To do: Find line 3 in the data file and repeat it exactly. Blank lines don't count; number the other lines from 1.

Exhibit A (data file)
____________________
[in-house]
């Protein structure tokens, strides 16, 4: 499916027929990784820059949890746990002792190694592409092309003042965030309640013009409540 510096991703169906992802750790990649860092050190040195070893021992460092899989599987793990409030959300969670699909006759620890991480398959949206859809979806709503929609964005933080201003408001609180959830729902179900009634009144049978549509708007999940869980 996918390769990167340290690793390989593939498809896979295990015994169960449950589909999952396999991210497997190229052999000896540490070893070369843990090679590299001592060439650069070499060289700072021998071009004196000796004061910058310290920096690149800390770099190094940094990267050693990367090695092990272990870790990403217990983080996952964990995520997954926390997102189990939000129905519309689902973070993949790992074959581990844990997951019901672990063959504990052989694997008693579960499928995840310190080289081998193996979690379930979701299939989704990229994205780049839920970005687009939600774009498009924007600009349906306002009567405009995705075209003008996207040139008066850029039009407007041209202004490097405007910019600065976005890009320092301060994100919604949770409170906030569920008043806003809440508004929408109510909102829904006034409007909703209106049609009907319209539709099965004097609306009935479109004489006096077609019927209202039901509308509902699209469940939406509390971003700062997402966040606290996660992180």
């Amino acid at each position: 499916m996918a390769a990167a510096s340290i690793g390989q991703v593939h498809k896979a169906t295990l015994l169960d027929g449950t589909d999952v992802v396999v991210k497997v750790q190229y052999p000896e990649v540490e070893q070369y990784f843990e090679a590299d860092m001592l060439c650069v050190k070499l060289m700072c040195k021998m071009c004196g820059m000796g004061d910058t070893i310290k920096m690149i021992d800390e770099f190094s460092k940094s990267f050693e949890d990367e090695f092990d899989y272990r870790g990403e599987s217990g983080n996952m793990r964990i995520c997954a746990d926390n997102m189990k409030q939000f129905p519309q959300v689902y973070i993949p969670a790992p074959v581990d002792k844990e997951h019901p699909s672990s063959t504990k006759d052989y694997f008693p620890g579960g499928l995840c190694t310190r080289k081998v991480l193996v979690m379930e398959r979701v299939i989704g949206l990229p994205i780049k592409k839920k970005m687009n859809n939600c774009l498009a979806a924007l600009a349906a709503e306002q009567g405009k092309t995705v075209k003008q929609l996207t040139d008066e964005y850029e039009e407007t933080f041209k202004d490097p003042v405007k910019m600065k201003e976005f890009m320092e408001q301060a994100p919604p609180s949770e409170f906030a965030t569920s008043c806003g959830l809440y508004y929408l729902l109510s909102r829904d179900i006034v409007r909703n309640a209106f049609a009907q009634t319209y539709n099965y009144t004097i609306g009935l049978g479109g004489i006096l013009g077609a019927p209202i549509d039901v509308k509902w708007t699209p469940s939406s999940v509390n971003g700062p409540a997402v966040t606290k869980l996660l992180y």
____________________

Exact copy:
């Amino acid at each position: 499916m996918a390769a990167a510096s340290i690793g390989q991703v593939h498809k896979a169906t295990l015994l169960d027929g449950t589909d999952v992802v396999v991210k497997v750790q190229y052999p000896e990649v540490e070893q070369y990784f843990e090679a590299d860092m001592l060439c650069v050190k070499l060289m700072c040195k021998m071009c004196g820059m000796g004061d910058t070893i310290k920096m690149i021992d800390e770099f190094s460092k940094s990267f050693e949890d990367e090695f092990d899989y272990r870790g990403e599987s217990g983080n996952m793990r964990i995520c997954a746990d926390n997102m189990k409030q939000f129905p519309q959300v689902y973070i993949p969670a790992p074959v581990d002792k844990e997951h019901p699909s672990s063959t504990k006759d052989y694997f008693p620890g579960g499928l995840c190694t310190r080289k081998v991480l193996v979690m379930e398959r979701v299939i989704g949206l990229p994205i780049k592409k839920k970005m687009n859809n939600c774009l498009a979806a924007l600009a349906a709503e306002q009567g405009k092309t995705v075209k003008q929609l996207t040139d008066e964005y850029e039009e407007t933080f041209k202004d490097p003042v405007k910019m600065k201003e976005f890009m320092e408001q301060a994100p919604p609180s949770e409170f906030a965030t569920s008043c806003g959830l809440y508004y929408l729902l109510s909102r829904d179900i006034v409007r909703n309640a209106f049609a009907q009634t319209y539709n099965y009144t004097i609306g009935l049978g479109g004489i006096l013009g077609a019927p209202i549509d039901v509308k509902w708007t699209p469940s939406s999940v509390n971003g700062p409540a997402v966040t606290k869980l996660l992180y």